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COVID-19 Vaccine and Elderly: Vaccine Timeline and Efficacy

vial of COVID-19 vaccine and a syringe for elderly patients

Due to the age-related weakening of their immune system, elderly people are naturally more susceptible to various infectious diseases and their serious complications. In terms of COVID-19, the elderly is the most vulnerable segment of the population. Statistics show that the level of coronavirus mortality is the highest in people who are 65 years old and older. Their immune systems are simply no longer able to “fight” the virus as well as younger people’s immune systems. This is why, when it comes to the COVID-19 vaccine and elderly, the development of this vaccine is so important for the protection of our defenseless elderly.

Multiple Companies Are Engaged in COVID-19 Vaccine Clinical Trials


scientists in protective gear in a lab during COVID-19 vaccine clinical trials

Medical scientists throughout the World work non-stop to develop a COVID-19 vaccine. Over 120 private pharmaceutical and biotechnology companies, government research organizations, and educational institutions are involved in various phases of COVID-19 vaccine clinical trials.

At this point, only one COVID-19 vaccine has been formally approved for public use. In August of 2020, the Ministry of Health of the Russian Federation had approved the “Sputnik V” vaccine. This vaccine, which was also referred to as “Gam-COVID-Vac”, was created by the Gamaleya Research Institute in Moscow.

Some companies have estimated that they would complete the COVID-19 vaccine development by early 2021 or even before 2020 ends. For example, U.S. pharmaceutical giant Pfizer, jointly with German company BioNTech SE, is hoping to conclude its vaccine testing by the end of October of 2020. Pfizer’s clinical trials involve approximately 29,000 people. Pfizer’s main competitor in the COVID-19 vaccine race is Moderna Inc. Biotechnology company Moderna is planning to conclude its Phase III clinical trials, which also involve around 30,000 people, by November of 2020. Other two pharmaceutical Goliaths, Johnson & Johnson and AstraZeneca, are similarly optimistic that their vaccine trials will be successfully concluded by the end of the year 2020.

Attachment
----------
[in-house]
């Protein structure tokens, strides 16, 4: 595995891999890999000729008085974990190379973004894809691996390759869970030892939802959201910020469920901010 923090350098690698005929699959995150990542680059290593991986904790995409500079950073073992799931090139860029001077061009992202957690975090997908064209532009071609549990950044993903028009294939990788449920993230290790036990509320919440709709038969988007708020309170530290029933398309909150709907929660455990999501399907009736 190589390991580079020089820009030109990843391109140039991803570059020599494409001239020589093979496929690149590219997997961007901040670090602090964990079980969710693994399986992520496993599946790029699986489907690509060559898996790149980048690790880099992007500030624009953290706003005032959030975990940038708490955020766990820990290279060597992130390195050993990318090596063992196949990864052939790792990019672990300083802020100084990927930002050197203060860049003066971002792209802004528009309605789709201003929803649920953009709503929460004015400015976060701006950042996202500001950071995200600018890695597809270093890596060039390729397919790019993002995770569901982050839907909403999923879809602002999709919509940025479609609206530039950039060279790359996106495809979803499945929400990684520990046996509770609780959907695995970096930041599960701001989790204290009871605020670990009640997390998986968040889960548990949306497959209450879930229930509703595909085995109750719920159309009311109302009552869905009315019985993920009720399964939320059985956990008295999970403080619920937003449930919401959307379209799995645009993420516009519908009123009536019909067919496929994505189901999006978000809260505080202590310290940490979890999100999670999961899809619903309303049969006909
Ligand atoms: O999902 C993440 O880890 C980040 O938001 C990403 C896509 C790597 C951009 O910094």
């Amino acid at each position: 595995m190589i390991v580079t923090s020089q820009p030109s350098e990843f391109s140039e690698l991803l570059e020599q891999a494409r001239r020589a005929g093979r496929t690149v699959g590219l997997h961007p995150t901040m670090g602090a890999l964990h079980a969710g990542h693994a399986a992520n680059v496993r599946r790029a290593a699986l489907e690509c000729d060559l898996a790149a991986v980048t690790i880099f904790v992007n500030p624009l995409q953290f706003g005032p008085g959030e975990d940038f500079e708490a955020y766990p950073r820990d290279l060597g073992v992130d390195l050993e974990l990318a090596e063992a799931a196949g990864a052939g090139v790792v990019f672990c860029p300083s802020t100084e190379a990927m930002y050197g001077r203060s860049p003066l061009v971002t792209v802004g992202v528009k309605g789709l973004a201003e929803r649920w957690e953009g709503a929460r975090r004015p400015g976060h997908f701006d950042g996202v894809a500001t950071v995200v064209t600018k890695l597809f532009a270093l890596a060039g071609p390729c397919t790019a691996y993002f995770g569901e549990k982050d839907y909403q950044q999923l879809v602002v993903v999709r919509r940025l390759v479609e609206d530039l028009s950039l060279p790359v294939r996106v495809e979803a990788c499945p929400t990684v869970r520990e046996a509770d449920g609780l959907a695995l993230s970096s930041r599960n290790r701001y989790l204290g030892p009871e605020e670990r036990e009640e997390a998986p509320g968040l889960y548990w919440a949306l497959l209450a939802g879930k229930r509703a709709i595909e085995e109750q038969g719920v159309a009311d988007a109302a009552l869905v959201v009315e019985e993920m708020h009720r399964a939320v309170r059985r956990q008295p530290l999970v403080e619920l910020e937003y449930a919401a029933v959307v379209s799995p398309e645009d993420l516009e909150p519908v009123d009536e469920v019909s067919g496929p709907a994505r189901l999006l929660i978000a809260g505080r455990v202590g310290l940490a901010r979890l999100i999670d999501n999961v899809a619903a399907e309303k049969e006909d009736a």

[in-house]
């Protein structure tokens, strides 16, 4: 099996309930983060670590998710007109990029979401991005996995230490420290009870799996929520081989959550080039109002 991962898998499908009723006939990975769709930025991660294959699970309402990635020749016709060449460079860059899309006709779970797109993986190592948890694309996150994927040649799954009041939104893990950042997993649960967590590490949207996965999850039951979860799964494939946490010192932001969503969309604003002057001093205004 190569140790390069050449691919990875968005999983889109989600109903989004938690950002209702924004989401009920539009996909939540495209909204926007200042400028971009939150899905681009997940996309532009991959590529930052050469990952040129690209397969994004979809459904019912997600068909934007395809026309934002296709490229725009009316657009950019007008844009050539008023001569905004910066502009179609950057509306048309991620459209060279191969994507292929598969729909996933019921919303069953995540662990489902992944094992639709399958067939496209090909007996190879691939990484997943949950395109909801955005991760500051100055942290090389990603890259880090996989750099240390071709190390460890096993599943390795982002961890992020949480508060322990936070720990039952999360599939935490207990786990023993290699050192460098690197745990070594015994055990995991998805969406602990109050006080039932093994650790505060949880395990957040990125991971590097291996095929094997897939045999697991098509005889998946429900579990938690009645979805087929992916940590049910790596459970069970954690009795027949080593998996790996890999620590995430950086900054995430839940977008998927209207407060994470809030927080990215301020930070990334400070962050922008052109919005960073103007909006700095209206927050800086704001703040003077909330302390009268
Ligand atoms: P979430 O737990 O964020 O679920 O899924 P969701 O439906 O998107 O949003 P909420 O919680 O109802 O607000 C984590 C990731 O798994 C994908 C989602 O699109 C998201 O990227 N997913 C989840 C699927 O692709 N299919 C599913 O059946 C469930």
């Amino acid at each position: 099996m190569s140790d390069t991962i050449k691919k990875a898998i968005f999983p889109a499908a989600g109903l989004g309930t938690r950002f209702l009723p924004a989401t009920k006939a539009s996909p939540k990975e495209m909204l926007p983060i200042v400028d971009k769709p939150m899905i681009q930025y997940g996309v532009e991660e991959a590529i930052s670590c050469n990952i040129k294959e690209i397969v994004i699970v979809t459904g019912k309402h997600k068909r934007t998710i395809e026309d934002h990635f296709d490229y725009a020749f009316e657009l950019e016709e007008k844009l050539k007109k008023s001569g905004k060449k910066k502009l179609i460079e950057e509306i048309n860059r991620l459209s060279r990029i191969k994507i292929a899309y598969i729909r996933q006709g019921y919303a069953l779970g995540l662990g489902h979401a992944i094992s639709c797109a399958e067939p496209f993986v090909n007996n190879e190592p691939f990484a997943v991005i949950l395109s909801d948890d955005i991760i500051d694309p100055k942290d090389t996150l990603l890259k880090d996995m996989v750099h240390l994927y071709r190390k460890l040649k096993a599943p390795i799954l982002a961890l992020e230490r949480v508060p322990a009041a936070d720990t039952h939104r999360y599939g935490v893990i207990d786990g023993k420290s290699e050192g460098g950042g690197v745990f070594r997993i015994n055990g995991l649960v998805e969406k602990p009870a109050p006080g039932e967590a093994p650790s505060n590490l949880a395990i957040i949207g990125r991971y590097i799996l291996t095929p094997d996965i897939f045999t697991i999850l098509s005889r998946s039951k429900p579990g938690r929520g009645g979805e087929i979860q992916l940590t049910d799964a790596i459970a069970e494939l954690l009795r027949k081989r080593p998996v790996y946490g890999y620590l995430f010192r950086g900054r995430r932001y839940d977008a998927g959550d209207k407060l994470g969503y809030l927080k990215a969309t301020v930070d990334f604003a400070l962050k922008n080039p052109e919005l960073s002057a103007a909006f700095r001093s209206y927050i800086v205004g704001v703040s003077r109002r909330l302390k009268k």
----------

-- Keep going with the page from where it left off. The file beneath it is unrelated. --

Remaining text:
It is a tremendous effort on the part of the vaccine developers to create a COVID-19 vaccine under such a tight timeline. Traditional vaccines use an injection of a very small amount of a virus, which activates the person’s immune system. In order to create a traditional vaccine, a weaker version of the virus is grown in chicken eggs and then tested for successful creation of antibodies. This process can take years to complete. In general, it takes a minimum of four years to completely develop and test a traditional vaccine. For some viruses, the vaccine development process can take as long as ten years.

This is why several companies, such as Moderna and Pfizer / BioNTech SE, are in the process of developing and testing COVID-19 vaccines that involve a completely new technique used to elicit an immune response. The new COVID-19 vaccine technique works through the synthetic messenger RNA (mRNA). Messenger RNA [ribonucleic acid] is a molecule that “carries” genetic information and instructions. An mRNA-based vaccine uses an artificially-created RNA of the virus that makes the immune system “think” that the virus is present in the person’s body and it needs to be attacked with antibodies. According to scientists, unlike a traditional vaccine, an mRNA vaccine can be developed relatively quickly.

A collaboration has been formed between the U.S. Department of Health and Human Services (HHS) and several private companies. This partnership, entitled “Operation Warp Speed” (OWS), involves the U.S. National Institutes of Health (NIH) and almost 20 private biopharmaceutical companies. The goal of OWS is to expedite the development of the COVID-19 vaccine.

COVID-19 Vaccine and Elderly – Will the Vaccine Be Effective?


vial with vaccinated patient's blood being tested for COVID-19 antibodies

The successful development of a COVID-19 vaccine and elderly population’s benefit from this vaccine is a major issue in the scientific community. One of the key goals for the developers of the coronavirus vaccine is to make sure the vaccine is effective and safe for older adults and the elderly. At this point, different vaccine developers have reached various levels of success in this regard.